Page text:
September 23, 2009 / 4:41 PM / 10 years ago

UNESCO calls for St Petersburg tower to be shelved

MOSCOW (Reuters) - The U.N. cultural agency called on the Russian government on Wednesday to halt plans to build a steel skyscraper among the baroque mansions of St Petersburg’s historic center.

The 403-meter (1,322-foot) tower, intended to house the headquarters of the state-controlled Russian gas firm Gazprom, has caused an outcry among opposition groups.

“We’re hoping the (federal) decision to build it won’t be taken. It will damage the image of Russia,” Grigory Ordzhonikidze, the head of UNESCO in Russia, told Reuters.

Authorities in the former imperial capital on Tuesday approved the construction of the tower, which developers say will cost at least $3 billion.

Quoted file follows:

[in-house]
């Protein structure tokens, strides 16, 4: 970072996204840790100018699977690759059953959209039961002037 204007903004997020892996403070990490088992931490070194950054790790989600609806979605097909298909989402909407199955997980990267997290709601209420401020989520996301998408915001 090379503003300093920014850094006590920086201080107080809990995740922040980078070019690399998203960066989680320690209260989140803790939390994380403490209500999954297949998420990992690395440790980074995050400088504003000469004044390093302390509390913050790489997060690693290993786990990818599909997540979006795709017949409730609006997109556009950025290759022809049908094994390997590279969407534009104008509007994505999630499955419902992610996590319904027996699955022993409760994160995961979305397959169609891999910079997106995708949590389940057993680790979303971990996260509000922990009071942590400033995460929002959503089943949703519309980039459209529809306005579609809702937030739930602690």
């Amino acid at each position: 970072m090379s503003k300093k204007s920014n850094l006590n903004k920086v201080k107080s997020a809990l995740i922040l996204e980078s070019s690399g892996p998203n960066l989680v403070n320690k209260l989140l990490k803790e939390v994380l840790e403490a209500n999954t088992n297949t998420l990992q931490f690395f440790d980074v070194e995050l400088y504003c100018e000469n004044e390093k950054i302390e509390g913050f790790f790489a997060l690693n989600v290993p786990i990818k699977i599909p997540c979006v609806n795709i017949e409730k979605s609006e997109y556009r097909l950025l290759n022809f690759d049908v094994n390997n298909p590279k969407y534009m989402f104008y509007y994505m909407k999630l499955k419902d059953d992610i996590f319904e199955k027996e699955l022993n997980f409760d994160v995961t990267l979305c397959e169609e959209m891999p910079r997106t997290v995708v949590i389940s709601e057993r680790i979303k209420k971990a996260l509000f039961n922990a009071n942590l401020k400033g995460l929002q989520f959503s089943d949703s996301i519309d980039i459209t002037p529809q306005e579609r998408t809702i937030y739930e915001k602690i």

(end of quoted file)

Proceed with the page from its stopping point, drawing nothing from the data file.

If built, it would be as tall as the Eiffel Tower in Paris and would dominate the canals and pastel-colored houses of the city, founded by Czar Peter the Great in 1703 on the Baltic as Russia’s window on Europe.

It could mean Russia’s second city being added to UNESCO’s list of endangered world heritage sites, Ordzhonikidze added.

Both President Dmitry Medvedev and Prime Minister Vladimir Putin call St Petersburg their home town.

“They understand that they can do anything as there is no punishment waiting for them,” Boris Vishnevsky, a member of the liberal Yabloko party, told Reuters.

“It seems Putin has become an outsider to St Petersburg.”

Vishnevsky said the tower would far exceed the standard height of buildings in city.

The project’s backers say it will bring investment to a neglected corner of the city and the design will complement the surrounding architecture, a notion dismissed by conservationists.

“St Petersburg is unique not because of one building or one historical monument but due to the entire architectural ensemble,” said Antonina Yeliseyeva from the preservationist Zhivoi Gorod (Living City) group.

“We simply cannot let this eyesore to be built in the center.”

Additional reporting by Aydar Buribayev and Guy Faulconbridge; editing by Andrew Dobbie

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